It’s not uncommon to find spent fireworks around the Fourth of July, but what shark researchers found floating in the shallows of Florida’s isolated Dry Tortugas last week wasn’t just another burnt-out bottle rocket.
It was a chunk of a real rocket the size of a small swimming pool — a remnant of a mission sometime in the past two years by Arianespace, the European consortium that specializes in commercial satellite launches.
The expendable rockets are supposed to break up and sink when they crash in the Atlantic Ocean after launch from a spaceport in French Guiana. But a piece of this one survived intact and drifted hundreds of miles, beaching on low tide along Long Key, one of the small islands ringing Fort Jefferson, the spectacular Civil War era outpost erected on Garden Key some 70 miles west of Key West.
That’s where Wes and Theo Pratt found it on Thursday, July 4th. The Pratts, who spend a month in the Tortugas every year studying the mating habits of nurse sharks, had kayaked the half-mile from Garden Key to watch sharks mingle in Long Key’s unspoiled shallows. Instead, they found a large and curious object stuck in the sand, parts of it bristling with barnacles.
Never miss a local story.
“At first I thought it was a commercial airplane part,’’ said Wes Pratt, an adjunct scientist at the Mote Marine Tropical Research Laboratory on Summerland Key.
They couldn’t budge the thing, even with help from a ranger at Dry Tortugas National Park. Worried it might damage boats in the fort’s harbor or pose a navigation hazard, they tied a light to it and waited for high tide. It floated off late that night and was towed to the fort’s dock.
Glenn Simpson, the park’s manager, who has a background in archaeology, immediately got on the computer to research its origins.
Besides the partial word “nespa” in two-foot-tall letters on its exterior, there were several manufacturing plates, including one with a receiving date of October 2012. Based on that and Arianespace launch dates, Simpson figures it was likely one of four launches since November 2012. Barnacle growth seems to rule out the most recent launch, only a month ago, but some sea life can grow quickly.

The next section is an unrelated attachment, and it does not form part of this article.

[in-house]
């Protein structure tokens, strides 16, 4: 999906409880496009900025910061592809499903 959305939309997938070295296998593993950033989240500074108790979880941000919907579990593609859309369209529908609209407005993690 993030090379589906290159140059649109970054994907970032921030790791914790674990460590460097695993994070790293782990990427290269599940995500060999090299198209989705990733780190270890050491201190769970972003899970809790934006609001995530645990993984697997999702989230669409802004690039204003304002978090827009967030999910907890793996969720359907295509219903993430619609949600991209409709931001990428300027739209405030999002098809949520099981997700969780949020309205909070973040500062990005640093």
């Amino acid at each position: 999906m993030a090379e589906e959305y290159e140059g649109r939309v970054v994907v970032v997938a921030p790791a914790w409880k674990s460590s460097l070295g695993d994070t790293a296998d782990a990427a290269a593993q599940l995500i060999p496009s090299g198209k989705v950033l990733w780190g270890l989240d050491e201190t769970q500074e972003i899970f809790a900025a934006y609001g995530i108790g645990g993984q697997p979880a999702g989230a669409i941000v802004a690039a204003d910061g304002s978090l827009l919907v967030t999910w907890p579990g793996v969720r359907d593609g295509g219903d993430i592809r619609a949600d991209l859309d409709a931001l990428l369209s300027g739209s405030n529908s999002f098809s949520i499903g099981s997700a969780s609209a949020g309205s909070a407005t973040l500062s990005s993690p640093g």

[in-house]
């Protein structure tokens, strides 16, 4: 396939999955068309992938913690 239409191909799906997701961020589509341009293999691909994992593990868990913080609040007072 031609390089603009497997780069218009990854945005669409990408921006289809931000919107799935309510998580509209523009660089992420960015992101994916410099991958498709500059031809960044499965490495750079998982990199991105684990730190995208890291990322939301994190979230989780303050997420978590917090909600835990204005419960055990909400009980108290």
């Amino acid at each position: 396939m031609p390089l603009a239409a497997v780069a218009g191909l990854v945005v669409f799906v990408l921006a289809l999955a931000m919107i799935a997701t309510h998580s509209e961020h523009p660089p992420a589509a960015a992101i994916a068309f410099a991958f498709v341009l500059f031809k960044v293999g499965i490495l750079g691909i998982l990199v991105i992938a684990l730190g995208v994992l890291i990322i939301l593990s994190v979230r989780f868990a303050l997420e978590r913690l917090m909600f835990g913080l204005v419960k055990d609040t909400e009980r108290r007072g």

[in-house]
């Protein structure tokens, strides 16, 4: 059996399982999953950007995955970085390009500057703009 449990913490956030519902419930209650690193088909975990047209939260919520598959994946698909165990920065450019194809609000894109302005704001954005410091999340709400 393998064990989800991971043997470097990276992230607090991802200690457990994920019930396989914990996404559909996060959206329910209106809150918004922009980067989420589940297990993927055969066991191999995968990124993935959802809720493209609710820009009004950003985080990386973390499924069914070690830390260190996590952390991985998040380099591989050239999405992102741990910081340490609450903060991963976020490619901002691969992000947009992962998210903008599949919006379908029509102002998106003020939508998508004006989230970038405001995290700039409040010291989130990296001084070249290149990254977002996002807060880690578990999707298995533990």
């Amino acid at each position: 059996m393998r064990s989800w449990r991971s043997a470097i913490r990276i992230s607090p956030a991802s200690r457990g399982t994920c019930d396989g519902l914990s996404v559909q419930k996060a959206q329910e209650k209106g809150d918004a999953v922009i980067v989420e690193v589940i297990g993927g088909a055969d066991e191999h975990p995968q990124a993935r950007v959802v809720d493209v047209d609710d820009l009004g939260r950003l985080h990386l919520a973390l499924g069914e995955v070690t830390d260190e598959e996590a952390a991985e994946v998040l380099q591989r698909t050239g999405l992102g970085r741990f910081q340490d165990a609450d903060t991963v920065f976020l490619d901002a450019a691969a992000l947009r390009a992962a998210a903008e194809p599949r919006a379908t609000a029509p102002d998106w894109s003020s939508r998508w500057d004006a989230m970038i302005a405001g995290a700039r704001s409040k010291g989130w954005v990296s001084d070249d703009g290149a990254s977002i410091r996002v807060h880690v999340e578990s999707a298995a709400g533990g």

The aluminum piece weighs several hundred pounds, but Simpson and Pratt speculate it was kept afloat by insulating foam and a honey-combed metal core between its inner and outer skins that trapped air.
Aaron Lewis, communications director for Arianespace Inc. in Washington, D.C., the consortium’s affiliate in the United States, reviewed photos and said it was “without a doubt” from an Ariane 5 rocket. It’s possibly a piece of fairing, he said, a metal sheathing designed to protect the payload and improve aerodynamics.
Arianespace typically launches satellites for companies like DirecTV. Once the rocket clears the atmosphere, its pieces separate and fall into an isolated area of the Atlantic between South America and Africa — “well away from any population concerns,’’ Lewis said.
The pieces typically sink, he said, but remnants occasionally wash up. A fairing piece from a NASA rocket, for instance, washed up in Hilton Head, S.C., in 2010 several months after a launch.
The find made for an exciting Fourth in the quiet Tortugas, typically home to no more than a few staffers, visiting researchers and campers who ferry over from Key West. Fireworks aren’t allowed in the park but, said Simpson, “We had this. It made our day.’’
Now the question is what to do with the rocket part. Simpson said it will be on temporary display for visitors, but he said he hopes to hear from Arianespace before deciding how to dispose or hopefully recycle the space junk. The park service, perpetually short of funds, would appreciate help defraying the cost of ferrying it back to Key West,
Pratt, the shark researcher, said the company also might want to study the chunk and figure out why it didn’t sink. One plate on it says “property of Arianespace,’’ he said. “It kind of sounds like you want it back if you put a sign like that on it.’’
Arianespace’s Lewis said he wasn’t sure about reclaiming the rocket part.
“I have no idea,’’ he said. “I will check with headquarters.’’